Combustion of individual particles of different woody and agricultural residue biomass have been studied under a laboratory scale rapid-heating apparatus. Particles used were in the size range of 300–1400 mm and weight 0.5–7 mg. A wire mesh element is used to radiatively heat the particle to 1200–1400 K. The apparatus allows a high-speed camera to record the combustion of the individual particles directly. Examination of the resulting video images showed a sequential combustion of volatile matter followed by burn-out of the remaining char for all fuels. Analysis identified differences and patterns in burnout time, combustion behavior and the evolution of char size and shape transformations. Heterogeneous behavior was observed between the different biomass samples and also among particles within some of the samples. Particles with initial prolate (fibrous) shapes have been observed to become more equant (quasi-spherical) during combustion. Measurement of the particle dimensions during its combustion extracted from the images of the high speed recording have allowed evaluation of the size and shape changes to be mapped. Particle size and shape appears to change only slightly during devolatilization and swelling was rarely observed. Following devolatilization, during the remaining char combustion, more pronounced changes in the size and shape of the particle are apparent. In most cases the shrinking char becomes more rounded as the char particle partially melts and contracts due to surface tension. This transformation is more distinct in some of the biomass samples. Profiles and images of the different fuels examined are presented.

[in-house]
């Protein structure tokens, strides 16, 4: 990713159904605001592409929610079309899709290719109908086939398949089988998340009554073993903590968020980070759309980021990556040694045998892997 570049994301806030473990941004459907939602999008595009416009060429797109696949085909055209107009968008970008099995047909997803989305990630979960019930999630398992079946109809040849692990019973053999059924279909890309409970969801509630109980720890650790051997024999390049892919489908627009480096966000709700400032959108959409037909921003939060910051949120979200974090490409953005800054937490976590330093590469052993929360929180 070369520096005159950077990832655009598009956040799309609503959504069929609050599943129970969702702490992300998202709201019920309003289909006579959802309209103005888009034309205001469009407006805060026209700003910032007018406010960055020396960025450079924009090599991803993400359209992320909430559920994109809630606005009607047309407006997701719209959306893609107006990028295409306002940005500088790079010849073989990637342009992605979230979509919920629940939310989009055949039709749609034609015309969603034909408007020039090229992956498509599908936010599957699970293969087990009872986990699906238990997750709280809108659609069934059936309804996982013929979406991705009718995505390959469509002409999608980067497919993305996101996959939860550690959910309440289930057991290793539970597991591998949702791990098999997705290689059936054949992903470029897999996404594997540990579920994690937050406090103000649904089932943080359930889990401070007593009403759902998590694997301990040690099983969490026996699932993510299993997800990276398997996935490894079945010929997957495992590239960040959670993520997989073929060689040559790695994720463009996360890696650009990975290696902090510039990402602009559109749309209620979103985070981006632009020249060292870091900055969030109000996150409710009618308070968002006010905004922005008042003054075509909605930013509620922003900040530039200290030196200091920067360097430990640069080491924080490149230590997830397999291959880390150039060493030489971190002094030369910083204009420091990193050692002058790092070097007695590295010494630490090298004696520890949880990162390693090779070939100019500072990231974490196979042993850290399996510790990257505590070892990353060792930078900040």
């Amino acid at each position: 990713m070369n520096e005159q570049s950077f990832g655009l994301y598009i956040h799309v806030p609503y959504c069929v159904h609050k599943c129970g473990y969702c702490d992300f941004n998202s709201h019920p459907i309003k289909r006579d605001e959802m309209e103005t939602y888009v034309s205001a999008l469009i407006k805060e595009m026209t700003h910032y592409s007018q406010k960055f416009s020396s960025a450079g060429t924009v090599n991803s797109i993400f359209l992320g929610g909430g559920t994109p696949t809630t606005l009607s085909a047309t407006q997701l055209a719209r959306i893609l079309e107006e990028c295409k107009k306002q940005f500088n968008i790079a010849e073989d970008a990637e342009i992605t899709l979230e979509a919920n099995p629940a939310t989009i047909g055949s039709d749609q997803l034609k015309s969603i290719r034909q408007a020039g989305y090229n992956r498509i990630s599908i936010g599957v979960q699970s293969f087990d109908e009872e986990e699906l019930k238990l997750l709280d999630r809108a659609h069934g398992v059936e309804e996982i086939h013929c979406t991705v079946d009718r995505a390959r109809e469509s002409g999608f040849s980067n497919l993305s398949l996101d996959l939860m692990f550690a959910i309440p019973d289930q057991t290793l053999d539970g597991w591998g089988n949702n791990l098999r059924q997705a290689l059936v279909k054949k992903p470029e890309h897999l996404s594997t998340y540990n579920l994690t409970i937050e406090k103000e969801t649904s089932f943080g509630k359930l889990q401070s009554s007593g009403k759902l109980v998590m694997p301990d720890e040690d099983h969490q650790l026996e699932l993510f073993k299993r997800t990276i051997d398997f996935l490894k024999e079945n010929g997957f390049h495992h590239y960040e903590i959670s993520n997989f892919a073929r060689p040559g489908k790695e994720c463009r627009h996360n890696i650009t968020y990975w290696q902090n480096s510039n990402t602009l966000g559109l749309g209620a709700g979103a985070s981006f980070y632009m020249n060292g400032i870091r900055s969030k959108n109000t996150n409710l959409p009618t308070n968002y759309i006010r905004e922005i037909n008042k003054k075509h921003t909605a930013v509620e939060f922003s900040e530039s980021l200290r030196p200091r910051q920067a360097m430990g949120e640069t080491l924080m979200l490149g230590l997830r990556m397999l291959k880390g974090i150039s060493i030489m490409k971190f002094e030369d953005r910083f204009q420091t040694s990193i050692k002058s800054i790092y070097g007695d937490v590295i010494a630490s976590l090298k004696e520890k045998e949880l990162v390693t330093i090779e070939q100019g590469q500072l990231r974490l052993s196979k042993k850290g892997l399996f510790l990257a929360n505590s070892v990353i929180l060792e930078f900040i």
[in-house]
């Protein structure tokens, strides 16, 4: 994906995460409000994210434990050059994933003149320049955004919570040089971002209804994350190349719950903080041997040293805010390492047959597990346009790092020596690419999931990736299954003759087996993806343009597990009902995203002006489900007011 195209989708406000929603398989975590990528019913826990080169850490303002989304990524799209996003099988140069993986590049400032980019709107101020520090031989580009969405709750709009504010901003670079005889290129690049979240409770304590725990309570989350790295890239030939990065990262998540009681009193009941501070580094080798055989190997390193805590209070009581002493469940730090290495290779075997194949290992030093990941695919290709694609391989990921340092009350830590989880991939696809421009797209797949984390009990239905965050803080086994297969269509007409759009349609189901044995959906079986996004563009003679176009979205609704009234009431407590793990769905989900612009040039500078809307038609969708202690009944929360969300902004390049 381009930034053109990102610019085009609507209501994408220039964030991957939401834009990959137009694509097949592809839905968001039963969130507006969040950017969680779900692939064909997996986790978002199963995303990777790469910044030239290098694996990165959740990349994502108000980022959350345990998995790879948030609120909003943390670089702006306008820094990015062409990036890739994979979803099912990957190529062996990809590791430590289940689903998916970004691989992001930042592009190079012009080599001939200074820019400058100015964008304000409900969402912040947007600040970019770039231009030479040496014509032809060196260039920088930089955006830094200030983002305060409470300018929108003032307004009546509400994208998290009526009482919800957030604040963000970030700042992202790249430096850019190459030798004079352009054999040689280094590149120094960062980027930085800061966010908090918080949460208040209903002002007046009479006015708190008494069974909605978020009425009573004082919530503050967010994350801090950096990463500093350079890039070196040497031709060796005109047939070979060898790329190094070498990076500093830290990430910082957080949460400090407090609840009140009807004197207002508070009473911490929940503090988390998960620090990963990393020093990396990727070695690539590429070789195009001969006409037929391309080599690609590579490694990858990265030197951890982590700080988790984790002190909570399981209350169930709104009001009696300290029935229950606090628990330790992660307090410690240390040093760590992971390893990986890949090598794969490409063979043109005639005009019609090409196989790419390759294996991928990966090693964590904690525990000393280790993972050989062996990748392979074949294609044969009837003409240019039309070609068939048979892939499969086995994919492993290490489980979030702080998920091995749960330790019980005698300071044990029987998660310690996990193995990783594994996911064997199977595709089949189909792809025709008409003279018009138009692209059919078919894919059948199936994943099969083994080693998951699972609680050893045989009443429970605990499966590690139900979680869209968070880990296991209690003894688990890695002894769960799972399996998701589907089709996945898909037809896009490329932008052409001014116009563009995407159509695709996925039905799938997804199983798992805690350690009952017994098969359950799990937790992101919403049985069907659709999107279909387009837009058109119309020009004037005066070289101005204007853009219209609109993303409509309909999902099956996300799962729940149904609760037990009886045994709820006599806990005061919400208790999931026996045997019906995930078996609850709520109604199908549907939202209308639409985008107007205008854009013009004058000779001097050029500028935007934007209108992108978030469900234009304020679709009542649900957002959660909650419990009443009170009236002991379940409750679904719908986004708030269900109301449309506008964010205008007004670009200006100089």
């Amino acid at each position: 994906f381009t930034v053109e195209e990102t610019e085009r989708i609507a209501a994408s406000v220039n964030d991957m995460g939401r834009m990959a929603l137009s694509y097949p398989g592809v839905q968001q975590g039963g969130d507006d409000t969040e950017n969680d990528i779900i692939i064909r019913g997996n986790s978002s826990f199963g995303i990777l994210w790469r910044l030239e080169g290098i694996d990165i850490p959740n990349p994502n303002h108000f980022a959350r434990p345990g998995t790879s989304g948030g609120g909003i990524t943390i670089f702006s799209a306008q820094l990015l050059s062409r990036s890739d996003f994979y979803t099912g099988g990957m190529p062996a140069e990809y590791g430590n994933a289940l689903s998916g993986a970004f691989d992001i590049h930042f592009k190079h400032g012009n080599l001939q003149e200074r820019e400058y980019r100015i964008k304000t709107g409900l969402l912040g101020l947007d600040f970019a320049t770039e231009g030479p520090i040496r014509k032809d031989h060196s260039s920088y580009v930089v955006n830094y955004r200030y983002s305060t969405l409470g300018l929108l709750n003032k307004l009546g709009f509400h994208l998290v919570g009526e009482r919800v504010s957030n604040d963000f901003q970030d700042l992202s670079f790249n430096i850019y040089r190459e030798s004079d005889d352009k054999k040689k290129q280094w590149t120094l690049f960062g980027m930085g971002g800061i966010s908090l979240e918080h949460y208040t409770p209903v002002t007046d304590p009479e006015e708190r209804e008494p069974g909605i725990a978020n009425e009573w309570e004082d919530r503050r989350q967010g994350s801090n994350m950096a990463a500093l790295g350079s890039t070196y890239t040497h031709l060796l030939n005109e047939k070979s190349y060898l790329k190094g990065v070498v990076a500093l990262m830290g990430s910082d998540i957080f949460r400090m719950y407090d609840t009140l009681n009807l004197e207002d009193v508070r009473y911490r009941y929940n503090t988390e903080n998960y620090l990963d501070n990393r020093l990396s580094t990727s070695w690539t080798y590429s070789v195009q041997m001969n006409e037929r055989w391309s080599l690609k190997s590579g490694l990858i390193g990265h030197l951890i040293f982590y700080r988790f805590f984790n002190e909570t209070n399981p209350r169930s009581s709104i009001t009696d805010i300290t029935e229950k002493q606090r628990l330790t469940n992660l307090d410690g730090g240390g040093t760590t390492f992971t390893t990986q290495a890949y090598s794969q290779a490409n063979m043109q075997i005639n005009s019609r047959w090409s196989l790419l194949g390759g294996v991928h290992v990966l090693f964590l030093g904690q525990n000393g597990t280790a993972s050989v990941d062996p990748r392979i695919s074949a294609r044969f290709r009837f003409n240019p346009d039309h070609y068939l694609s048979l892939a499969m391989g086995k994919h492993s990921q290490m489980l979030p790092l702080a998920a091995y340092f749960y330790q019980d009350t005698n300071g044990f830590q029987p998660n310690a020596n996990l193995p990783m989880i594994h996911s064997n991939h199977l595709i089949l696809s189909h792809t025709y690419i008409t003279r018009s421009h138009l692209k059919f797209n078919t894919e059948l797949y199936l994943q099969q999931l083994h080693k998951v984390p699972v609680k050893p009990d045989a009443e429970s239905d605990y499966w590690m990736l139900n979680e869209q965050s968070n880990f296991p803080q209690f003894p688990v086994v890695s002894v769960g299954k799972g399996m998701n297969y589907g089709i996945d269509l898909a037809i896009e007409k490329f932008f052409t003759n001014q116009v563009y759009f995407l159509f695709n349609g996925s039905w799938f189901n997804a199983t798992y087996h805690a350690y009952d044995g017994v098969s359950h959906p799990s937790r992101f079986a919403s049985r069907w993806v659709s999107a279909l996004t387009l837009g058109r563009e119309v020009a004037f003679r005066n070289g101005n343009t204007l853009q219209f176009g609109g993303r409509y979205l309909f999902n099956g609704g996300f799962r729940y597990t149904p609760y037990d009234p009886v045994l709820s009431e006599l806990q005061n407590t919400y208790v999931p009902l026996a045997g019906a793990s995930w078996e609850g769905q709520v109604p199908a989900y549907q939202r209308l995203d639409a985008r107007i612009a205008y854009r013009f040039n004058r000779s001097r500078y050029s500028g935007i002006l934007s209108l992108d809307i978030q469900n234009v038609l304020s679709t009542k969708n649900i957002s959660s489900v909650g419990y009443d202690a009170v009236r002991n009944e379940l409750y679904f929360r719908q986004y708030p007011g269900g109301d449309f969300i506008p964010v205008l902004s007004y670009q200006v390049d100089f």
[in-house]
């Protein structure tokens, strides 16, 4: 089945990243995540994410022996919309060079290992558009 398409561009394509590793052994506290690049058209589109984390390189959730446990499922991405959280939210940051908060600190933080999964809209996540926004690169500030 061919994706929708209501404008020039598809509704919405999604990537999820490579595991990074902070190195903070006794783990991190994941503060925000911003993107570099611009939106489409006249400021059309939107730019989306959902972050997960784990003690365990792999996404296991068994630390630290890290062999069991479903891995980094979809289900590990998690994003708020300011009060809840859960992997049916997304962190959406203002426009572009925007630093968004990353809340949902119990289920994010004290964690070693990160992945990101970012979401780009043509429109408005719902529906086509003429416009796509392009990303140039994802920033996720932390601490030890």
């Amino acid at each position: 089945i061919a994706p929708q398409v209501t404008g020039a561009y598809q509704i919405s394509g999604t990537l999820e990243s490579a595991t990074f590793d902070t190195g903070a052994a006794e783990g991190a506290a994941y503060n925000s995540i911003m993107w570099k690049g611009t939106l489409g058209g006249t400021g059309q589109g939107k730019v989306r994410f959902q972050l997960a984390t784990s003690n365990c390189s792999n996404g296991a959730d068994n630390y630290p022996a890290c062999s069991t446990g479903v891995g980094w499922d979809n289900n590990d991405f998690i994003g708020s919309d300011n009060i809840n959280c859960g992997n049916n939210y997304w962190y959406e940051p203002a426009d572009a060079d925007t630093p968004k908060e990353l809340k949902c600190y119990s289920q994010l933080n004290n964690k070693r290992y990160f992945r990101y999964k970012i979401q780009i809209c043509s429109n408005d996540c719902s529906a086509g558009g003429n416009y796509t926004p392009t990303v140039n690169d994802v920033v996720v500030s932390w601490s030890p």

- Char shape